Follow Harriet on Twitter
Mathias Svalina’s Dream Delivery Service
Emily Litvak writes about “the guy with the dreams,” also known as Mathias Svalina, for U. of Arizona’s Poetry Center blog. Svalina was in Tucson on a leg of his Dream Delivery Service, and met with Litvak in the early hours of a Wednesday. Litvak explains his presence, and his project:
From November 1 until today, Svalina has been delivering original dreams to 51 subscribers, including his old student, and me. Each dream he writes is between 100 and 300 words, sometimes tedious, sometimes laced with absurdist humor, sometimes with a typo or two, and always defined by surrealist logic. He delivers each of them in pink envelopes.
Svalina has been doing this for a month at a time in cities across the country for two years, starting in Denver, Colorado. With support from the Museum of Contemporary Art Tucson and the University of Arizona’s Poetry Center, Svalina and his dreams came to Tucson. Before Tucson, it was Richmond, Virginia. Next, it’ll be Marfa, Texas. Then New Orleans. Then Chicago.
This morning he’s allowed me to join him for part of his route through Tucson, a daily 40-mile bike ride. Even in the dark, you can’t miss Svalina’s mustard yellow pants with the bottoms rolled up and his zip-up with neon green sleeves as he weaves through the grid of Tucson’s streets. He pedals up Columbus, down Campbell, across Fort Lowell and Grant, leaving behind pink envelopes in every direction.
As he quietly ducks in and out of the desert suburbs, I recall something Svalina said in an earlier conversation we had at the Poetry Center, sitting next to a shelf stacked with four of his poetry books: “Mine is a service that nobody needs.” Svalina was self-deprecating, but not wrong. Indeed, nobody needs dreams delivered to their door every morning. Yet 51 people paid for just that. I start to wonder who lives in each house we stop at, and why they wanted the dreams, and what our community gains from this kind of visitor.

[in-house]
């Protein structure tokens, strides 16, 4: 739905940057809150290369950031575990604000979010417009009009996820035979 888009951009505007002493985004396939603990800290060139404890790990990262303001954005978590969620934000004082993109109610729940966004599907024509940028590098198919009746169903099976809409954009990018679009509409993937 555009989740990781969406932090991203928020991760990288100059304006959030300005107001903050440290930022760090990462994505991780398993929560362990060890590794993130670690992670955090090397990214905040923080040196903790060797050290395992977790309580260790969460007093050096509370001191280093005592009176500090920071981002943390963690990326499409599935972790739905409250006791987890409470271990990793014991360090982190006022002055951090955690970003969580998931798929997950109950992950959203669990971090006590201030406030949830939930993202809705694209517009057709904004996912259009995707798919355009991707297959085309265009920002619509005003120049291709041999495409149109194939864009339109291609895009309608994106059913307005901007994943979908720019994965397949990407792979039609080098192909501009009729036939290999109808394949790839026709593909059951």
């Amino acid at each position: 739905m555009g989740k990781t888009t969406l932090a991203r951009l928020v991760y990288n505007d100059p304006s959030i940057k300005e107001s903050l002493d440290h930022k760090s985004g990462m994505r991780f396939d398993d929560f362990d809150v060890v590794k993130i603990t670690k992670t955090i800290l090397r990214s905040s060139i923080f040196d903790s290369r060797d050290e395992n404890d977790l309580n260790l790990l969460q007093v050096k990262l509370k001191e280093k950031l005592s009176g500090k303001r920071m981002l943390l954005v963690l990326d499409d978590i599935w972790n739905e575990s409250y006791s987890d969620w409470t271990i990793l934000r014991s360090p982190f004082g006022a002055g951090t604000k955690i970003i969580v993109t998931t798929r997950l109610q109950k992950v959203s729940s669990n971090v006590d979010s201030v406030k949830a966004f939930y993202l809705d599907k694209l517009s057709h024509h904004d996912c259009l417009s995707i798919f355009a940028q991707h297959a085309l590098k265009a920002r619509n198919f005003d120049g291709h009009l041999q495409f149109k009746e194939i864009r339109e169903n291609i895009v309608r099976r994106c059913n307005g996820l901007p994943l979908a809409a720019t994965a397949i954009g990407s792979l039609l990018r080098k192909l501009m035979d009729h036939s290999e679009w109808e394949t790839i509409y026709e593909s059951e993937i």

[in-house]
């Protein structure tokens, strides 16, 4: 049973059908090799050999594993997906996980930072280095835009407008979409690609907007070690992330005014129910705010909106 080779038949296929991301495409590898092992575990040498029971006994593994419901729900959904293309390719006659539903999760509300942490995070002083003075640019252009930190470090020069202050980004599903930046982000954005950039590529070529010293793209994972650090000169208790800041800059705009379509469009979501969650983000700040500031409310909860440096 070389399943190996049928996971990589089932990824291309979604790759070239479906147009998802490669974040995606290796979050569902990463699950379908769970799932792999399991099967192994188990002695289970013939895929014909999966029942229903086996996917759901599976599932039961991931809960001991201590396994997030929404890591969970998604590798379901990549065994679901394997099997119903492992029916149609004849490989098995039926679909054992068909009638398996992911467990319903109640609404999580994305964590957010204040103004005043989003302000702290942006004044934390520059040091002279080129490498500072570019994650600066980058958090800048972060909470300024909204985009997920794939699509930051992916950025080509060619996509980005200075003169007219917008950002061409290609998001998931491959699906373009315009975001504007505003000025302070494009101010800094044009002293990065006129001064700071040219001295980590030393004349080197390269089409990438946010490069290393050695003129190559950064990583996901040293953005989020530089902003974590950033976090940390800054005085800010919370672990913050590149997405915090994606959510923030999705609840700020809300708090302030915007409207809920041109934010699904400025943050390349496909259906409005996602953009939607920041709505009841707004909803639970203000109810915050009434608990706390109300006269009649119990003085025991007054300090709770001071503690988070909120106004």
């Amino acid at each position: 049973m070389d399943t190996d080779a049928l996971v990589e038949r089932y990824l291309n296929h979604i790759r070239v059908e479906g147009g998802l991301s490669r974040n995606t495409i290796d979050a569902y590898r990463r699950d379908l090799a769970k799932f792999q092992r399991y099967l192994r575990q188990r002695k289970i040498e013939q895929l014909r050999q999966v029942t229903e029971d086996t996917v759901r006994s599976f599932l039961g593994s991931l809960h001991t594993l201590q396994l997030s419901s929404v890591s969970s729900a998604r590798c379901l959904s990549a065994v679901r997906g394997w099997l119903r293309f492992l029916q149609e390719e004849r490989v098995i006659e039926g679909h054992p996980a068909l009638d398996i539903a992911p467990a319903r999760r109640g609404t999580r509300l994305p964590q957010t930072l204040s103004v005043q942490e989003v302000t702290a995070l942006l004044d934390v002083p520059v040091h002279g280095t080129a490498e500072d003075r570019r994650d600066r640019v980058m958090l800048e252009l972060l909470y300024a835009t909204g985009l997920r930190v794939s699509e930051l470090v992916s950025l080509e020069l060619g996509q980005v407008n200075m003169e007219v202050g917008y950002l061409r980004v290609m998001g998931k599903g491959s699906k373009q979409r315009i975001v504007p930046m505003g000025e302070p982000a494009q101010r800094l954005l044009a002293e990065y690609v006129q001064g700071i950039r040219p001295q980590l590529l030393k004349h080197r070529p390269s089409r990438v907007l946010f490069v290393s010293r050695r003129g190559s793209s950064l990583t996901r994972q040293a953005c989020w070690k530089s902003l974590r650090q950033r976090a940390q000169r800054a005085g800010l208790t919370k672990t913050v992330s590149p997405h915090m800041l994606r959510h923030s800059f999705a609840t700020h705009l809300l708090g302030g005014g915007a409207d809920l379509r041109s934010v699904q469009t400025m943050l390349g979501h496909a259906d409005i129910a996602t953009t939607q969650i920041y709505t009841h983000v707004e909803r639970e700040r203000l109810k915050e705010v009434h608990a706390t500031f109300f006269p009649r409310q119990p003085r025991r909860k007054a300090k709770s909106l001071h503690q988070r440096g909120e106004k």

She goes on to talk with some subscribers to the dream! We love this one:
Kim Stoll, a development specialist at the Pima Animal Care Center, subscribed to Svalina’s dream delivery service, too. She hadn’t heard of Svalina before, but had seen the service advertised by the Poetry Center.
For Stoll, the dreams were a way to connect to Svalina, herself, her friends, and the community. The only contact she ever had with Svalina, she says, was when he emailed her asking if he should start leaving the dreams in her mailbox instead of at her door, because he was waking up her dogs by coming to the door. “That became my image of him: A guy tiptoeing up to my door every morning, trying to be as quiet as possible,” she says. “I just thought that was nice.”
She felt connected to the blocks of prose left at her door every morning, reading them like horoscopes, searching for their meaning in her own life. “It was like someone else writing my subconscious, which is weird, but cool.”
After reading her own each morning, she would discuss the dreams with friends who also subscribed. “We’d start the day talking about our poems,” she says. “It also made me think about other people going out to their porches, all of the doorsteps in Tucson, what they look like, what the people look like. A single person delivering something to many different people can connect them in that way.”
In November, Svalina was interviewed for the Poetry Center.
If you’re in Marfa, Texas, we hear Svalina’s there now. See him in action below.